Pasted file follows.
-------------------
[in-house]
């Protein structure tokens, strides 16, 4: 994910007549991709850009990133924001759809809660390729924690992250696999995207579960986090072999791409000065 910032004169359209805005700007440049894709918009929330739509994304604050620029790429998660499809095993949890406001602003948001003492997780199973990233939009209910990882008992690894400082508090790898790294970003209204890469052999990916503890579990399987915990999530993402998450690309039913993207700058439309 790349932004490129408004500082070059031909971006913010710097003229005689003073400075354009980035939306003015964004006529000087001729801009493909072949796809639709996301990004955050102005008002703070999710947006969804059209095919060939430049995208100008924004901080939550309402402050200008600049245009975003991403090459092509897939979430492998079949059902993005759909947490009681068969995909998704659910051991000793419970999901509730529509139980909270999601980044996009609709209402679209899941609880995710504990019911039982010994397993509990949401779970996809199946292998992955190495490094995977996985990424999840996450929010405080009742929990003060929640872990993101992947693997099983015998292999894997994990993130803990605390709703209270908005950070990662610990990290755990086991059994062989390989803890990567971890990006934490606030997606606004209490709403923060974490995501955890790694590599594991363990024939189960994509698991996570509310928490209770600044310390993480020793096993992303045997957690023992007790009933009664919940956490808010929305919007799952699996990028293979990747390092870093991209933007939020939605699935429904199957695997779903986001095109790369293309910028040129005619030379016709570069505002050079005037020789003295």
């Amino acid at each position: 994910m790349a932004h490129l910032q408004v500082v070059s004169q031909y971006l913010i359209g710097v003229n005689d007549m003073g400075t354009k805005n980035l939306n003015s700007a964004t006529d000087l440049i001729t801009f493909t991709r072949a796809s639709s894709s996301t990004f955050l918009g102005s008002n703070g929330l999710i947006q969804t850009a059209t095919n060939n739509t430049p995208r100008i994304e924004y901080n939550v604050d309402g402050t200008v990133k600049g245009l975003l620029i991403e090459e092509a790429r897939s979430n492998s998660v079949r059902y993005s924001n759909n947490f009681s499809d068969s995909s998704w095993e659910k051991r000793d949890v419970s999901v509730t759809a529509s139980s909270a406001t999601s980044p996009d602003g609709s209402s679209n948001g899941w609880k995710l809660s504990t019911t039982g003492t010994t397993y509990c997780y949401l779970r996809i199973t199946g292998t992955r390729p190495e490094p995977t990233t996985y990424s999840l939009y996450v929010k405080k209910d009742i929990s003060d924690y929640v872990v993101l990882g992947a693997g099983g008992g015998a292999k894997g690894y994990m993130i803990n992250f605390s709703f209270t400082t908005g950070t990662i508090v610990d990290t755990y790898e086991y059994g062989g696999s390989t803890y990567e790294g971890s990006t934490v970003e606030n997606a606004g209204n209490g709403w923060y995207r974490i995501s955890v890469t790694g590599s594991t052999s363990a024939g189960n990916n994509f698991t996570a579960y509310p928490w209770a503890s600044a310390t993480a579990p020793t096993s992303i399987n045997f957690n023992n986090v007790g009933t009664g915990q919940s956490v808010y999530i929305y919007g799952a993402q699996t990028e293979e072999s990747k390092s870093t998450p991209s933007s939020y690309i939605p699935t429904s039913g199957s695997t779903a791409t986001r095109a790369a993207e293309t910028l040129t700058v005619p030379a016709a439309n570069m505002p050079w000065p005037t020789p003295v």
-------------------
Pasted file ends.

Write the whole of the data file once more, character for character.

[in-house]
């Protein structure tokens, strides 16, 4: 994910007549991709850009990133924001759809809660390729924690992250696999995207579960986090072999791409000065 910032004169359209805005700007440049894709918009929330739509994304604050620029790429998660499809095993949890406001602003948001003492997780199973990233939009209910990882008992690894400082508090790898790294970003209204890469052999990916503890579990399987915990999530993402998450690309039913993207700058439309 790349932004490129408004500082070059031909971006913010710097003229005689003073400075354009980035939306003015964004006529000087001729801009493909072949796809639709996301990004955050102005008002703070999710947006969804059209095919060939430049995208100008924004901080939550309402402050200008600049245009975003991403090459092509897939979430492998079949059902993005759909947490009681068969995909998704659910051991000793419970999901509730529509139980909270999601980044996009609709209402679209899941609880995710504990019911039982010994397993509990949401779970996809199946292998992955190495490094995977996985990424999840996450929010405080009742929990003060929640872990993101992947693997099983015998292999894997994990993130803990605390709703209270908005950070990662610990990290755990086991059994062989390989803890990567971890990006934490606030997606606004209490709403923060974490995501955890790694590599594991363990024939189960994509698991996570509310928490209770600044310390993480020793096993992303045997957690023992007790009933009664919940956490808010929305919007799952699996990028293979990747390092870093991209933007939020939605699935429904199957695997779903986001095109790369293309910028040129005619030379016709570069505002050079005037020789003295």
């Amino acid at each position: 994910m790349a932004h490129l910032q408004v500082v070059s004169q031909y971006l913010i359209g710097v003229n005689d007549m003073g400075t354009k805005n980035l939306n003015s700007a964004t006529d000087l440049i001729t801009f493909t991709r072949a796809s639709s894709s996301t990004f955050l918009g102005s008002n703070g929330l999710i947006q969804t850009a059209t095919n060939n739509t430049p995208r100008i994304e924004y901080n939550v604050d309402g402050t200008v990133k600049g245009l975003l620029i991403e090459e092509a790429r897939s979430n492998s998660v079949r059902y993005s924001n759909n947490f009681s499809d068969s995909s998704w095993e659910k051991r000793d949890v419970s999901v509730t759809a529509s139980s909270a406001t999601s980044p996009d602003g609709s209402s679209n948001g899941w609880k995710l809660s504990t019911t039982g003492t010994t397993y509990c997780y949401l779970r996809i199973t199946g292998t992955r390729p190495e490094p995977t990233t996985y990424s999840l939009y996450v929010k405080k209910d009742i929990s003060d924690y929640v872990v993101l990882g992947a693997g099983g008992g015998a292999k894997g690894y994990m993130i803990n992250f605390s709703f209270t400082t908005g950070t990662i508090v610990d990290t755990y790898e086991y059994g062989g696999s390989t803890y990567e790294g971890s990006t934490v970003e606030n997606a606004g209204n209490g709403w923060y995207r974490i995501s955890v890469t790694g590599s594991t052999s363990a024939g189960n990916n994509f698991t996570a579960y509310p928490w209770a503890s600044a310390t993480a579990p020793t096993s992303i399987n045997f957690n023992n986090v007790g009933t009664g915990q919940s956490v808010y999530i929305y919007g799952a993402q699996t990028e293979e072999s990747k390092s870093t998450p991209s933007s939020y690309i939605p699935t429904s039913g199957s695997t779903a791409t986001r095109a790369a993207e293309t910028l040129t700058v005619p030379a016709a439309n570069m505002p050079w000065p005037t020789p003295v």